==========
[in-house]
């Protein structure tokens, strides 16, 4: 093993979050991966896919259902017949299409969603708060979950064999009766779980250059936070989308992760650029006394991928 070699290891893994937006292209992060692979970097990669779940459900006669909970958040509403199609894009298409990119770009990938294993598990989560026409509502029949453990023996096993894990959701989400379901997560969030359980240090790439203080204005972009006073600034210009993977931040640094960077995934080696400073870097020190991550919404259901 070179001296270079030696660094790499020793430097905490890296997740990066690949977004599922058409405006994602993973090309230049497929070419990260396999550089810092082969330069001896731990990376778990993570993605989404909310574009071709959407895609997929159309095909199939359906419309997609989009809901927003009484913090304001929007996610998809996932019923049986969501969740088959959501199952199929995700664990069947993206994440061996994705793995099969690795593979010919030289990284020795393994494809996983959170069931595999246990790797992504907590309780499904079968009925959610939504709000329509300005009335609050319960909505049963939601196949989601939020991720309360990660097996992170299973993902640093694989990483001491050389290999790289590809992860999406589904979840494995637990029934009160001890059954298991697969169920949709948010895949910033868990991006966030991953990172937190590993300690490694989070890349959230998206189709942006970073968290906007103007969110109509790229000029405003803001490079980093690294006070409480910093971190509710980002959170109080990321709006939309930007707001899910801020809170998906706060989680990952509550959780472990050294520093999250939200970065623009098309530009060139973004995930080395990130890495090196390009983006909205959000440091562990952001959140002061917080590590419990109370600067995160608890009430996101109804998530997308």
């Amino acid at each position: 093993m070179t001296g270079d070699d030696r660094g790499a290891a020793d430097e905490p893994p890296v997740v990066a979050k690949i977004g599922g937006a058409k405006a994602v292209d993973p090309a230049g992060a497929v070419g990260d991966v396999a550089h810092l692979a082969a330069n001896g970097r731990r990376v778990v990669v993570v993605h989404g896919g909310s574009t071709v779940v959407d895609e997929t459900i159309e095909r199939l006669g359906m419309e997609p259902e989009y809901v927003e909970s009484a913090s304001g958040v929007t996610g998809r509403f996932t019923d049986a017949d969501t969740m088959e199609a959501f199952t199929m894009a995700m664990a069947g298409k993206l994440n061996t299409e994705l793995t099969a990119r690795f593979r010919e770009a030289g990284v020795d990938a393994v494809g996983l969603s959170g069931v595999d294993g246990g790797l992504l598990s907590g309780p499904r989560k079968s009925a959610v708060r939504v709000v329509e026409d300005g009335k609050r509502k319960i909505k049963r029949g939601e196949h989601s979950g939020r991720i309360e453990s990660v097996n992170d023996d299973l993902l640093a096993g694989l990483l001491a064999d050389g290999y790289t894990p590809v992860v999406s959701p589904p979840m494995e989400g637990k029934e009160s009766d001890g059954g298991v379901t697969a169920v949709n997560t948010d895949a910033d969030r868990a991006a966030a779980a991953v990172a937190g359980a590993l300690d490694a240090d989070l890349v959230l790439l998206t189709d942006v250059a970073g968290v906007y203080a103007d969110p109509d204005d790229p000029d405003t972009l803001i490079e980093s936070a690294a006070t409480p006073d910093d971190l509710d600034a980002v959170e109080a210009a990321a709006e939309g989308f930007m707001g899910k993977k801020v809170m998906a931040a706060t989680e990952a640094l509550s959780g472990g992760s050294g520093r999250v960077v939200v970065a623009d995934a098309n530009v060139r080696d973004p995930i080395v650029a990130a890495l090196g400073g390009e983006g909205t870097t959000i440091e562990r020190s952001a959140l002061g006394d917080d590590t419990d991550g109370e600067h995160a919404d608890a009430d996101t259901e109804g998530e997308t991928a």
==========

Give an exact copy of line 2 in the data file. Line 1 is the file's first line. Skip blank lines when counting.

């Protein structure tokens, strides 16, 4: 093993979050991966896919259902017949299409969603708060979950064999009766779980250059936070989308992760650029006394991928 070699290891893994937006292209992060692979970097990669779940459900006669909970958040509403199609894009298409990119770009990938294993598990989560026409509502029949453990023996096993894990959701989400379901997560969030359980240090790439203080204005972009006073600034210009993977931040640094960077995934080696400073870097020190991550919404259901 070179001296270079030696660094790499020793430097905490890296997740990066690949977004599922058409405006994602993973090309230049497929070419990260396999550089810092082969330069001896731990990376778990993570993605989404909310574009071709959407895609997929159309095909199939359906419309997609989009809901927003009484913090304001929007996610998809996932019923049986969501969740088959959501199952199929995700664990069947993206994440061996994705793995099969690795593979010919030289990284020795393994494809996983959170069931595999246990790797992504907590309780499904079968009925959610939504709000329509300005009335609050319960909505049963939601196949989601939020991720309360990660097996992170299973993902640093694989990483001491050389290999790289590809992860999406589904979840494995637990029934009160001890059954298991697969169920949709948010895949910033868990991006966030991953990172937190590993300690490694989070890349959230998206189709942006970073968290906007103007969110109509790229000029405003803001490079980093690294006070409480910093971190509710980002959170109080990321709006939309930007707001899910801020809170998906706060989680990952509550959780472990050294520093999250939200970065623009098309530009060139973004995930080395990130890495090196390009983006909205959000440091562990952001959140002061917080590590419990109370600067995160608890009430996101109804998530997308």